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Maricopa County voters oust Sheriff Joe Arpaio, elect Paul Penzone

“There’s a new sheriff in town.”

That’s what Paul Penzone’s supporters chanted at his campaign headquarters Tuesday night, when it seemed inevitable that he would topple Maricopa County Sheriff Joe Arpaio from his 24-year reign as “America’s Toughest Sheriff.”

The Associated Press declared Penzone, a retired Phoenix police sergeant, the victor at about 9:15 p.m. Tuesday. It was a turnaround for Penzone, who in 2012 was nosed out by Arpaio, an immigration hardliner and ally of GOP presidential nominee Donald Trump.

“I come from a law enforcement background,” Penzone told his supporters late Tuesday, as he held a strong lead with 60 percent of the vote in. “I pursued this because I want to restore the respect, the transparency.”

“No longer will we be known by the notoriety of one,” he said. “The only division we should see in the community is between those who commit the crime and those (who) are willing to hold them accountable.”

After 10 p.m, Arpaio’s campaign released a statement from the sheriff saying, “Tonight, the people have spoken. And while Ava and I are disappointed in the results we respect their decision.”

“We want to congratulate Paul Penzone on his victory and look forward to working with him on a seamless transition.”

During the campaign, Penzone was aided by multimillion-dollar ads attacking Arpaio, funded by billionaire George Soros through a “dark money” group.

Democrats were banking on Arpaio’s legal troubles to divide Republicans, some of whom are upset at how much lawsuits against him have cost taxpayers, giving Penzone the boost needed to unseat the popular sheriff.

But it was likely Arpaio’s aggressive immigration stance that was his downfall. It alienated him from Hispanic and Democratic voters. And eventually, Republican support split as the enforcement measures spawned a long-running racial-profiling case that led to the sheriff’s criminal-contempt charge and mounting legal costs to taxpayers.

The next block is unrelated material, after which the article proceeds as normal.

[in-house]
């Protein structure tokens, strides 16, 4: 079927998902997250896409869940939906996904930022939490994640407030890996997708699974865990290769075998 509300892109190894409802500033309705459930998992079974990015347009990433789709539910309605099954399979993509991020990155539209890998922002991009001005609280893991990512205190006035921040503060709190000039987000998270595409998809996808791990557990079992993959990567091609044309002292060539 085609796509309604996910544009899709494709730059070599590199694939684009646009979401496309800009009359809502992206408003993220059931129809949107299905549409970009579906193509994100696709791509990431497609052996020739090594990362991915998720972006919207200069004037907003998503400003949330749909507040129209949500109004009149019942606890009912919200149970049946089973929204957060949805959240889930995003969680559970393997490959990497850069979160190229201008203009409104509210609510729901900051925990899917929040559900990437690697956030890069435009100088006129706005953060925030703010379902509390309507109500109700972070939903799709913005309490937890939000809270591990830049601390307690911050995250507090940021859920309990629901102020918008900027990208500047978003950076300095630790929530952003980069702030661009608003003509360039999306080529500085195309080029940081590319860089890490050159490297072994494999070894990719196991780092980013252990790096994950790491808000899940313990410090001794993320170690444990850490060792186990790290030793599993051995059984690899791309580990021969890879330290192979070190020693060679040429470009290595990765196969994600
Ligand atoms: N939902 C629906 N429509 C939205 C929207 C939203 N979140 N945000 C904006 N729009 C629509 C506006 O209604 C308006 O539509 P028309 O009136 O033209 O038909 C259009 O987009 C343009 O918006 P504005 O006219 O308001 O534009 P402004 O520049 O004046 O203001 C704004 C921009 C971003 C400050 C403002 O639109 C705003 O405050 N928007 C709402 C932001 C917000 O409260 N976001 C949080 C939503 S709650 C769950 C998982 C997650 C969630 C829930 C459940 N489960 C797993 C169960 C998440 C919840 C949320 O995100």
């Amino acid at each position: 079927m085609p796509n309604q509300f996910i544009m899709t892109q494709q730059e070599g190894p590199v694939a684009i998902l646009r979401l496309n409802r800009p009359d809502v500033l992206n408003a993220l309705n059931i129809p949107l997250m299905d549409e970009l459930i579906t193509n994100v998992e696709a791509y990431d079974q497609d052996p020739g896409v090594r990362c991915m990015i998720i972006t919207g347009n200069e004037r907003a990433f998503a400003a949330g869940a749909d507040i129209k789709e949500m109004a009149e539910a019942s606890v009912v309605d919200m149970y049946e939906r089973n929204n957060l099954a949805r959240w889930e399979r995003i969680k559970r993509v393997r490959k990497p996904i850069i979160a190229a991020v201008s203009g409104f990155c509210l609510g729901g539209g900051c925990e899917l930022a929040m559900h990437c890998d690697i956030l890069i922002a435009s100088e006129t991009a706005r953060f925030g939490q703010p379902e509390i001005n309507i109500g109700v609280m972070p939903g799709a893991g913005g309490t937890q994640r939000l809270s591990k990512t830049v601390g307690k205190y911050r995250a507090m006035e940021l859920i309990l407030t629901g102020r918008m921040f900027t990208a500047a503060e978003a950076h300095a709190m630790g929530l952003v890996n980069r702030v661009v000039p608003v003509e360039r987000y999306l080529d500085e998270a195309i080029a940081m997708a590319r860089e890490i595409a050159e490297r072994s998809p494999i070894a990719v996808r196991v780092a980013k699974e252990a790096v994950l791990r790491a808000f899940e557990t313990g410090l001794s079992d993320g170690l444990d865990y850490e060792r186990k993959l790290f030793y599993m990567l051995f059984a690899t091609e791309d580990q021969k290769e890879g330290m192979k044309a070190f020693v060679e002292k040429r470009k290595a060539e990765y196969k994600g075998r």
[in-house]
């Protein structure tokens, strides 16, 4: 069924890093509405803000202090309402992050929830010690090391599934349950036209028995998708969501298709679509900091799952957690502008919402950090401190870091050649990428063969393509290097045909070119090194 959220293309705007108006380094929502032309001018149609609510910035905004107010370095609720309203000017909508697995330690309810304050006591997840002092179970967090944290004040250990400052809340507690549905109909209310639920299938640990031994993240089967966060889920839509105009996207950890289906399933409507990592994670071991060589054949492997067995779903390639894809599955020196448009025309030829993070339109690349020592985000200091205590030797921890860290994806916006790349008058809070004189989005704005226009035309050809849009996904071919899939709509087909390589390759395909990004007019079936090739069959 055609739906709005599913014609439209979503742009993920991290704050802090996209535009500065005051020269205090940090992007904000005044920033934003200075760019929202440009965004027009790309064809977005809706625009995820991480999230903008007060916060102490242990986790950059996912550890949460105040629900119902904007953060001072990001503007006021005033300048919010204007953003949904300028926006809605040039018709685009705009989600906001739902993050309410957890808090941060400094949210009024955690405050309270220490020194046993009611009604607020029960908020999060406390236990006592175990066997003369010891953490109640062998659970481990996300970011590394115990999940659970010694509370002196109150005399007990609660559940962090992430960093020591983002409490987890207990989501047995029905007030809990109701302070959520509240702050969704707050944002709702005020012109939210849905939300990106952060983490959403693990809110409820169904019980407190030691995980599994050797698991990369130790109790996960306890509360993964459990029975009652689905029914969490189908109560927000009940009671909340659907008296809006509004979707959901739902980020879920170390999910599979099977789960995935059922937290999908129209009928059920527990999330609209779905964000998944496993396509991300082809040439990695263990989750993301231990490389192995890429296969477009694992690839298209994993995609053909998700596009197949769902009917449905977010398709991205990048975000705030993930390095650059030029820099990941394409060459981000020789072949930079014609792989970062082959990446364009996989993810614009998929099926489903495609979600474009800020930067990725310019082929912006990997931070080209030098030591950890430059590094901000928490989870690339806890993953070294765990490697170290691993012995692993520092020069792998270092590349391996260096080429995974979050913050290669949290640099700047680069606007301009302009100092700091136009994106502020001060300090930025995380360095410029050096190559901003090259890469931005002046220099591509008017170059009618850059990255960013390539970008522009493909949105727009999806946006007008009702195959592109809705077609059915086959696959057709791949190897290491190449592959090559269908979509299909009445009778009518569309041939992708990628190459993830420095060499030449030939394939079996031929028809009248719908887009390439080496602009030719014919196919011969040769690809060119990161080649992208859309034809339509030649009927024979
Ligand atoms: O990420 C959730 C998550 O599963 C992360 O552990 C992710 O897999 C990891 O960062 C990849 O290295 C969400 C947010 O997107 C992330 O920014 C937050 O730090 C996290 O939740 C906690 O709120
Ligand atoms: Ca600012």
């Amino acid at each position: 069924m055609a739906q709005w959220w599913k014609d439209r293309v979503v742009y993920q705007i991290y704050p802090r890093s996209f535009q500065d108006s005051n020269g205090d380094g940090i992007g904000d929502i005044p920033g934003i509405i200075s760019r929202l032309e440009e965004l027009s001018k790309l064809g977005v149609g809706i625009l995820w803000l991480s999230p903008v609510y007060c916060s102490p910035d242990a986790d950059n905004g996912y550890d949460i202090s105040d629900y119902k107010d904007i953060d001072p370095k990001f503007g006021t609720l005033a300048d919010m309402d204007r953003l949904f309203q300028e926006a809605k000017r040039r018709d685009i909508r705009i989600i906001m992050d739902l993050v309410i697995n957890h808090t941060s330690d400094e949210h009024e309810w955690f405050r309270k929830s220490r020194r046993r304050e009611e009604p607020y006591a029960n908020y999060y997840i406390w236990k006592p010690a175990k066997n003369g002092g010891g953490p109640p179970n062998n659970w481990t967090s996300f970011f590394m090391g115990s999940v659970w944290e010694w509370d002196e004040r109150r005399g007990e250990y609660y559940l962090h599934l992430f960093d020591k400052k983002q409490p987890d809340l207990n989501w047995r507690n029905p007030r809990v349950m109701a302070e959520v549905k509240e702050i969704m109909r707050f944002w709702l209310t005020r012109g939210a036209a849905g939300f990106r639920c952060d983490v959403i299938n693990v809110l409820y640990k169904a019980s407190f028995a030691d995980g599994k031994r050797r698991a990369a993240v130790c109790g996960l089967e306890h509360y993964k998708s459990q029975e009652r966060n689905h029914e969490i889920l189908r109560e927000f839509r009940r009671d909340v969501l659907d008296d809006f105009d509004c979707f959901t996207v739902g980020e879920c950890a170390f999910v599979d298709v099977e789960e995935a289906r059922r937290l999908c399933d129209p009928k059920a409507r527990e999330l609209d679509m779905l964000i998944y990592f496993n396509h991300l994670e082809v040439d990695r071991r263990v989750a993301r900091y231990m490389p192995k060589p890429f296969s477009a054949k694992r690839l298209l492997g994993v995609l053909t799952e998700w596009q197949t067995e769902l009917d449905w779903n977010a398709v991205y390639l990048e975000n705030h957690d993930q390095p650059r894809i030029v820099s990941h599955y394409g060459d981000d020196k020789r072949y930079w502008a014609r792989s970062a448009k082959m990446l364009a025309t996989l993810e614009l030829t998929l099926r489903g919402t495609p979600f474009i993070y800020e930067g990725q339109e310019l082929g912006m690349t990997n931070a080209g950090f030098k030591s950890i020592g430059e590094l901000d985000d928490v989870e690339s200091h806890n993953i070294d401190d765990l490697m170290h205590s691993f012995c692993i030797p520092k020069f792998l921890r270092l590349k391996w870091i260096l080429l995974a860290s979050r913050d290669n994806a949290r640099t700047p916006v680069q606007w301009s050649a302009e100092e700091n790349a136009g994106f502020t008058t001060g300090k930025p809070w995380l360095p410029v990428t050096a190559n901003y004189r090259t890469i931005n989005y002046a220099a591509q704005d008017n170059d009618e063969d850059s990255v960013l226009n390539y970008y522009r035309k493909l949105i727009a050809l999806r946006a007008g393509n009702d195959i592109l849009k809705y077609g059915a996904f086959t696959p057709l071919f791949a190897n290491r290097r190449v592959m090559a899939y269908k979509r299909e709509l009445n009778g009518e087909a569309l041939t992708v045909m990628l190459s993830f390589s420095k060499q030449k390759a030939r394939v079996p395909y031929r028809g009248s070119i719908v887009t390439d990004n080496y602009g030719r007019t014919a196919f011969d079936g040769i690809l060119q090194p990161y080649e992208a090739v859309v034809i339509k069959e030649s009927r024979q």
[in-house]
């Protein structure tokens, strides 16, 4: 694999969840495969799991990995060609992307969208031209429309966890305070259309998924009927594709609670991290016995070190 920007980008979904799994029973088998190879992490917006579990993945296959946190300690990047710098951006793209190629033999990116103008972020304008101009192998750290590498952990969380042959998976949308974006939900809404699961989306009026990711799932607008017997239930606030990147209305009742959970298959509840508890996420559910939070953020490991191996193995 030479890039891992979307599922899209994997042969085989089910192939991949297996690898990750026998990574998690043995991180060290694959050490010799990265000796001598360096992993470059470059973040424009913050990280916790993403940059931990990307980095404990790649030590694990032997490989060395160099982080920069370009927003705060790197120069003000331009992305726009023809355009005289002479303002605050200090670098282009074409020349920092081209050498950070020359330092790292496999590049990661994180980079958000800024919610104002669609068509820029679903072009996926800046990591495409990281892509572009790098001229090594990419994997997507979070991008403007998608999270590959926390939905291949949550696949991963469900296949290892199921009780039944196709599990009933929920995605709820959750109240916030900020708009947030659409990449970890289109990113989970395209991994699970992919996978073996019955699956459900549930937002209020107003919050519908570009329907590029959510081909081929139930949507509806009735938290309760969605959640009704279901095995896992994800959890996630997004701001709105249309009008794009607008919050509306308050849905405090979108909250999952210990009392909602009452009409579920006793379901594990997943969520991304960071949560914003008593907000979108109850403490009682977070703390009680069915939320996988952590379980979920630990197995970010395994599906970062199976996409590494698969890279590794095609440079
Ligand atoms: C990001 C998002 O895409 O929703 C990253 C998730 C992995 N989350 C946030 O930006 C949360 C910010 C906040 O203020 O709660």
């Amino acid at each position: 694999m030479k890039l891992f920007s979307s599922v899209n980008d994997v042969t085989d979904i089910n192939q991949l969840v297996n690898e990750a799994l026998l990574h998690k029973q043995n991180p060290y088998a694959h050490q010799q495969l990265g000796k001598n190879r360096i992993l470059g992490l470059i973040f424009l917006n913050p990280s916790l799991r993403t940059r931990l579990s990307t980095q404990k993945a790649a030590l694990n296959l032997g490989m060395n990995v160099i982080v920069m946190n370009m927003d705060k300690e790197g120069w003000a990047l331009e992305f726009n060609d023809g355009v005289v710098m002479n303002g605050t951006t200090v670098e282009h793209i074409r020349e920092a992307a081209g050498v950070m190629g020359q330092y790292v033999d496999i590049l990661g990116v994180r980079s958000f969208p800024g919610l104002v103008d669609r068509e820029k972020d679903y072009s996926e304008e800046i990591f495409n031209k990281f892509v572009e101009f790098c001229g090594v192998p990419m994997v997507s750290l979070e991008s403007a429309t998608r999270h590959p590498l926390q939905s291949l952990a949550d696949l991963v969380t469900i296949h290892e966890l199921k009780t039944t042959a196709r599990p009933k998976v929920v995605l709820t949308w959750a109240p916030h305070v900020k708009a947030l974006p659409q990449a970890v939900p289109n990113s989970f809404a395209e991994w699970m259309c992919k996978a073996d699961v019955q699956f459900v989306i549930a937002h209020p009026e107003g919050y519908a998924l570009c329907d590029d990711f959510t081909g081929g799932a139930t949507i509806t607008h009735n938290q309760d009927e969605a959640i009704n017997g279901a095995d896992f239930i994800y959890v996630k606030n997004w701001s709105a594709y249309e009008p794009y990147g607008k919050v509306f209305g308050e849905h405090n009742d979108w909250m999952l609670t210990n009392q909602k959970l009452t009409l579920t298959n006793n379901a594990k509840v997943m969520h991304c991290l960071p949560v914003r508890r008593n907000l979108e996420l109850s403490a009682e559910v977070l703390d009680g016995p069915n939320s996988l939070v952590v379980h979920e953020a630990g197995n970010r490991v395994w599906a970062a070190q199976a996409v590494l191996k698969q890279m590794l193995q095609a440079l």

In recent months, he was found to be in civil contempt of federal court for disobeying a judge’s order to stop enforcing state immigration laws. The day before early voting began, he was also hit with criminal contempt of court charges that could send him to jail for up to six months.

Volunteers from around the country bused into Phoenix weeks before Election Day to knock on thousands of doors, seeking to motivate Hispanics and newly registered voters to boot the sheriff from office.

Tuesday evening, hundreds of people gathered in Grant Park in Phoenix for anti-Arpaio group Bazta Arpaio’s watch party, breaking out in cheers of “Si, se puede” when Penzone was declared winner.

After beating Arpaio piñatas in the park, the group marched toward the Maricopa County Sheriff’s Office’s building, chanting “Arrest Arpaio, not the people.”

Arriving at the building, protesters held up a large “eviction notice for crimes against humanity” banner across the office’s front door while some in the crowd cried with joy.

Penzone was up against a sizable GOP voter-registration advantage in the county. And Arpaio’s campaign recycled an attack he used in 2012, drawing on the protective orders Penzone and his ex-wife filed against each other years ago after an argument that turned physical. A judge dismissed the orders, the ex-wife released an affidavit decrying the Arpaio ads and Penzone sued the sheriff for defamation.

Stacy Pearson, Penzone’s campaign manager, said Penzone counted on three issues to deliver him a win:

Voters being tired of the constant publicity surrounding Arpaio’s office, to the detriment of a focus on public safety.

“Politics being injected into a law enforcement office.”

The cost of the sheriff’s ongoing legal problems, which come on the heels of years of lawsuits. Pearson said voters appeared to be angered by “the absolute bleeding from county coffers.”

In the waning days of the campaign, Pearson said the Penzone campaign’s own internal polling showed him leading by a substantial margin that appeared to have held as results rolled in Tuesday. Penzone took an early lead based on early-voting ballots, and it was never relinquished.

Maricopa County Attorney Bill Montgomery said he looked forward to working with Penzone.

“I work with the people that the folks of Maricopa County put me together with,” he said moments before taking the stage at the state GOP’s election night party in downtown Phoenix. “Part of my charge is to do my duties and responsibilities in a way for public safety. Whoever the people of Maricopa County put in that office, I’ll work with.”

Reporters Richard Ruelas and Yvonne Wingett Sanchez contributed to this story.